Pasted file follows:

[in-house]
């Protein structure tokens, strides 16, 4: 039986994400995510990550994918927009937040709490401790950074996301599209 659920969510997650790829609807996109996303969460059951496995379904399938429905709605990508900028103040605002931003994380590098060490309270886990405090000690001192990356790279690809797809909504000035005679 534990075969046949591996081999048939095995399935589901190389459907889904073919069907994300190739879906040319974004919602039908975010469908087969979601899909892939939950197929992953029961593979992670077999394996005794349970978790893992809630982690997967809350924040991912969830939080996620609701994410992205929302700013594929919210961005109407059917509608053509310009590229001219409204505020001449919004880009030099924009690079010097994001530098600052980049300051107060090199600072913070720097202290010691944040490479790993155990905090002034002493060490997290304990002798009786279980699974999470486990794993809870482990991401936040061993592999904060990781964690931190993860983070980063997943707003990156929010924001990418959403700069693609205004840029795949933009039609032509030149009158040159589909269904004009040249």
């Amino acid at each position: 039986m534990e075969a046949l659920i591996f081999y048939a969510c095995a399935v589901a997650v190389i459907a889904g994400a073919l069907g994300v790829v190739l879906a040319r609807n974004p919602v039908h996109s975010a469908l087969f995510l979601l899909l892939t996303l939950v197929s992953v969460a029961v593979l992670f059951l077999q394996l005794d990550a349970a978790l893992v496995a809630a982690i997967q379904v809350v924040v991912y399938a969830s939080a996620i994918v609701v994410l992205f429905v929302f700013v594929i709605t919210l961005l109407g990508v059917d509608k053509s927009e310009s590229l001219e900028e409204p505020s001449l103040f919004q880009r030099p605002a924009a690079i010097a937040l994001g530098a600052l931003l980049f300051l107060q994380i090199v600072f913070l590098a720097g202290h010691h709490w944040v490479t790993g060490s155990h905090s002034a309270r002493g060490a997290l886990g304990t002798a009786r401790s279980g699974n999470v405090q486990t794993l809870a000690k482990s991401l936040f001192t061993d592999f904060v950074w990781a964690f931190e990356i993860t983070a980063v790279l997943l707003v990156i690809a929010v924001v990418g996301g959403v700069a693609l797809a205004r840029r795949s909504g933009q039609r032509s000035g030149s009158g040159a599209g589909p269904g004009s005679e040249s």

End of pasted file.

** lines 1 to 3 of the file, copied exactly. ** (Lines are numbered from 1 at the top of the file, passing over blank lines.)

[in-house]
């Protein structure tokens, strides 16, 4: 039986994400995510990550994918927009937040709490401790950074996301599209 659920969510997650790829609807996109996303969460059951496995379904399938429905709605990508900028103040605002931003994380590098060490309270886990405090000690001192990356790279690809797809909504000035005679 534990075969046949591996081999048939095995399935589901190389459907889904073919069907994300190739879906040319974004919602039908975010469908087969979601899909892939939950197929992953029961593979992670077999394996005794349970978790893992809630982690997967809350924040991912969830939080996620609701994410992205929302700013594929919210961005109407059917509608053509310009590229001219409204505020001449919004880009030099924009690079010097994001530098600052980049300051107060090199600072913070720097202290010691944040490479790993155990905090002034002493060490997290304990002798009786279980699974999470486990794993809870482990991401936040061993592999904060990781964690931190993860983070980063997943707003990156929010924001990418959403700069693609205004840029795949933009039609032509030149009158040159589909269904004009040249």
């Amino acid at each position: 039986m534990e075969a046949l659920i591996f081999y048939a969510c095995a399935v589901a997650v190389i459907a889904g994400a073919l069907g994300v790829v190739l879906a040319r609807n974004p919602v039908h996109s975010a469908l087969f995510l979601l899909l892939t996303l939950v197929s992953v969460a029961v593979l992670f059951l077999q394996l005794d990550a349970a978790l893992v496995a809630a982690i997967q379904v809350v924040v991912y399938a969830s939080a996620i994918v609701v994410l992205f429905v929302f700013v594929i709605t919210l961005l109407g990508v059917d509608k053509s927009e310009s590229l001219e900028e409204p505020s001449l103040f919004q880009r030099p605002a924009a690079i010097a937040l994001g530098a600052l931003l980049f300051l107060q994380i090199v600072f913070l590098a720097g202290h010691h709490w944040v490479t790993g060490s155990h905090s002034a309270r002493g060490a997290l886990g304990t002798a009786r401790s279980g699974n999470v405090q486990t794993l809870a000690k482990s991401l936040f001192t061993d592999f904060v950074w990781a964690f931190e990356i993860t983070a980063v790279l997943l707003v990156i690809a929010v924001v990418g996301g959403v700069a693609l797809a205004r840029r795949s909504g933009q039609r032509s000035g030149s009158g040159a599209g589909p269904g004009s005679e040249s």